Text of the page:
Entertainment Magazine: Film: Heartland Film Festival
Steve Albrezzi: On the Road to Commencement
By Madelyn Ritrosky
Commencement is one of those films that draws you in to a warm sense of intimacy with a small group of characters. There is a main character, Christa (Amelia Rose Blaire), with her own crises and decisions to make at this crossroads in her life.
But in many ways she is the catalyst for the ensemble. Each of a number of surrounding characters has different personal or relational issues to deal with over the course of a 24-hour period.
So when the lights came up in the theater at the 2013 Heartland Film Festival, I decided immediately that I liked this film. In fact, there was a veritable cornucopia of things to like. Let me tell you about some of them.
The opening credit sequence has an animated “drawing thread” (created by Cyndee Barber) that creates a very nice flow for the beginning of the movie. It instills a positive vibe that resonates with the opening song (by Derik Nelson, who also wrote and performed two other original songs), as well as the film’s continuing musical score (composed by Ryan Beveridge).
I always applaud movies where the protagonist is a woman, in this case on the morning of her college graduation. This young woman is about to face some important decisions about her life at this key moment of transition.
Unexpectedly and rather mundanely, as a tow truck driver Javier (Rick Gonzalez) enters Christa’s life. What I loved about Javier, who is Mexican-American, and his interactions with Christa, who is white, was his elegant way of handling and exposing the fallacies of her sometimes subtle prejudices.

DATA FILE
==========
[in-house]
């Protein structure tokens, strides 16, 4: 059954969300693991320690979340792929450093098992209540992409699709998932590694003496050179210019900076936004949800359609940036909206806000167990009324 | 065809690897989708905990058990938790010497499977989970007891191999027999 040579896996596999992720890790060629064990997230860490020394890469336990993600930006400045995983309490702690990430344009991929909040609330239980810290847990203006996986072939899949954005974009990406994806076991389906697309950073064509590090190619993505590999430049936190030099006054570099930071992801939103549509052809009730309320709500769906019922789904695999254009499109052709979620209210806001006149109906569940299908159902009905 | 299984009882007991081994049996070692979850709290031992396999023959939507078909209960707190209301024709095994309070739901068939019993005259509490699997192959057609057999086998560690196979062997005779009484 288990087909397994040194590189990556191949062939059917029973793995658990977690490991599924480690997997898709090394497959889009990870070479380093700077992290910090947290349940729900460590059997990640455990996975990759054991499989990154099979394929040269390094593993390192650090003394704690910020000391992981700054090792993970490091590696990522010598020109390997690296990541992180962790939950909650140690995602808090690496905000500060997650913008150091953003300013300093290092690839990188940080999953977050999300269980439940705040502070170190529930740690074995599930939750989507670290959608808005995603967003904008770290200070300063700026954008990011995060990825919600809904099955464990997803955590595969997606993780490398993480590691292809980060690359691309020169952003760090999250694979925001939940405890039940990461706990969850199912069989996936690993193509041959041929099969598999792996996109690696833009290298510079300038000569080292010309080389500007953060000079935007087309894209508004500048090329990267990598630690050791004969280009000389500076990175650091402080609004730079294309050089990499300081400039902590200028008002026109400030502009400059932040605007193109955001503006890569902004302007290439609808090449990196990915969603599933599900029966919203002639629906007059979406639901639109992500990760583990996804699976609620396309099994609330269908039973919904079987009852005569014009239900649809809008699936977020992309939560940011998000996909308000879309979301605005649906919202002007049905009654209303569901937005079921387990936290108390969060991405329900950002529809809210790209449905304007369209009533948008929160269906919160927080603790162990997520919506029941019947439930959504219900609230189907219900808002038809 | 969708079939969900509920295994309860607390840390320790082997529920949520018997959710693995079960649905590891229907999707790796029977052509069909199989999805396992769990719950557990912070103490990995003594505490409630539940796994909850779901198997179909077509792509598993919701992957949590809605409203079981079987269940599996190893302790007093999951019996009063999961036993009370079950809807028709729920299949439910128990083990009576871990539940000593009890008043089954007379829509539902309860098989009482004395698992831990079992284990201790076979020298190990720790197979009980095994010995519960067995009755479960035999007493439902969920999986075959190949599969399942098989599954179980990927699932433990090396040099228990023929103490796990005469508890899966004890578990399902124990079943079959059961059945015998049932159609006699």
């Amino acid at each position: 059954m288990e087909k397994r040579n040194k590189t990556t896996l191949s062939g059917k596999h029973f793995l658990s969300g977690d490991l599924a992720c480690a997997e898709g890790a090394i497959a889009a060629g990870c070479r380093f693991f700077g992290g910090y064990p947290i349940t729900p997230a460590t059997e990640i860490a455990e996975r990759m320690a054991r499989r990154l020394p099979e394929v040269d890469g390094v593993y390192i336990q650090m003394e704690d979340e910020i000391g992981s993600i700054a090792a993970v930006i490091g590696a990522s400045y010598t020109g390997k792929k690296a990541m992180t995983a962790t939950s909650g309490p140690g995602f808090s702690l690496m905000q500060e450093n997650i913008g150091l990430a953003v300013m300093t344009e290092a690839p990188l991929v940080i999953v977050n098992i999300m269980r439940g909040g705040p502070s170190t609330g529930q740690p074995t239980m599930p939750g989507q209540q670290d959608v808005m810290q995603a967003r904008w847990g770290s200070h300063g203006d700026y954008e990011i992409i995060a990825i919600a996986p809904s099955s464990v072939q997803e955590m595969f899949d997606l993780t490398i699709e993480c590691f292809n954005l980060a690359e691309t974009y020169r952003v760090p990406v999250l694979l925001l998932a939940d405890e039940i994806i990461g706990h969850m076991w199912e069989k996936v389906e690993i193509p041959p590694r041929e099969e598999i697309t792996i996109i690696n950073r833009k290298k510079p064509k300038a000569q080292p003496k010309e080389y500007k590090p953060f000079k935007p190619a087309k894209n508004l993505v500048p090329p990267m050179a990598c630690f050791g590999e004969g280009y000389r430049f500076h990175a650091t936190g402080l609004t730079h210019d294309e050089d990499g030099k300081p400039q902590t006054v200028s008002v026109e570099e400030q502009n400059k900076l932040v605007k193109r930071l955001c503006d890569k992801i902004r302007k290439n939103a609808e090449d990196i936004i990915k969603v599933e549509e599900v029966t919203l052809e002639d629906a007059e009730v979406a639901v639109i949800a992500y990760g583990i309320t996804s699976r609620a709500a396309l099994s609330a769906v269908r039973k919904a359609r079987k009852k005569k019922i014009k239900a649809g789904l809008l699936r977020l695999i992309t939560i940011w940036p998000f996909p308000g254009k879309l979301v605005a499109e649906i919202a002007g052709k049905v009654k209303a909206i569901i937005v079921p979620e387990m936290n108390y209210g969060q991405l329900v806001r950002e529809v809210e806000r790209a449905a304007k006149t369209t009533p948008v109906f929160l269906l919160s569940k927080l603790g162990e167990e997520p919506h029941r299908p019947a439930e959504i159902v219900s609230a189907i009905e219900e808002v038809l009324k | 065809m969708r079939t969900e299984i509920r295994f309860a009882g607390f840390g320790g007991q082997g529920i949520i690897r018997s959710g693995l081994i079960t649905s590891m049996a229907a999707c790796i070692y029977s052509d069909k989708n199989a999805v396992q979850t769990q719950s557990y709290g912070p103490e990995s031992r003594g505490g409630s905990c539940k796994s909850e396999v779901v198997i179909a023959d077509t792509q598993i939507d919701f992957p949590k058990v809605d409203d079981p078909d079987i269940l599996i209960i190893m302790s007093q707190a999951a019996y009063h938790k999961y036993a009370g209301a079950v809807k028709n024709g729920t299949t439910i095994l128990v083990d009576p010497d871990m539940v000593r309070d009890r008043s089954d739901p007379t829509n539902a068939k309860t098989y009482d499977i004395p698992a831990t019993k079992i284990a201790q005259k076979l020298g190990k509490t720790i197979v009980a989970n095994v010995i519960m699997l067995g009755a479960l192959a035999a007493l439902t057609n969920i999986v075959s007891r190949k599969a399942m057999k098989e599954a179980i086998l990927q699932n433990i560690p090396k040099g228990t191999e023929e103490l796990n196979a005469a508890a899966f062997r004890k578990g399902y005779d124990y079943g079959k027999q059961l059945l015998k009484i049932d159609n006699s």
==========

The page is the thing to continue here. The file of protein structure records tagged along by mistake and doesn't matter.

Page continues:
Arye Gross as Nate and Marin Hinkle as Gillian.
Christa also has to deal with Andrew (Bryan Dechart), her college boyfriend, who drops a little bomb on her right before she drives home from college for the last time. I will have to leave Christa’s two romantic storylines at that, though, so as not to give away the plot.
Then there are Christa’s parents, Nate (Arye Gross) and Gillian (Marin Hinkle), who have issues of their own to work out. But it’s not just their own interactions with each other and figuring out their separation. They haven’t told Christa, and now she finds out not the most opportune time for her to deal with it.
Then there’s her maternal grandmother, Judge Jennifer (Jennifer Warren), and her paternal grandfather, Peter (Alan Rachins), again with their own issues to work through but which add to the stew that is Christa’s graduation party.
Alan Rachins as Peter.
The beauty here is that these people all end up together in Gillian’s backyard for Christa’s graduation party on the day she drives home from college for the last time. She has plans, but in the space of 24 hours, those plans change in ways she could not have foreseen just a few days earlier. Through the various difficult moments, she matures and her life will take different yet positive new directions.
Lucky for me, filmmaker Steve Albrezzi writer, director, and producer was at the Heartland Film Festival, where Commencement had its U.S. premiere. I had the chance to meet Steve after the screening, so let’s learn more about the man who created this lovely film.
Animation from Commencement’s opening credit sequence.
With your BA in Theatre and English and your interest originally in the stage, how and why did you move into screenwriting and filmmaking?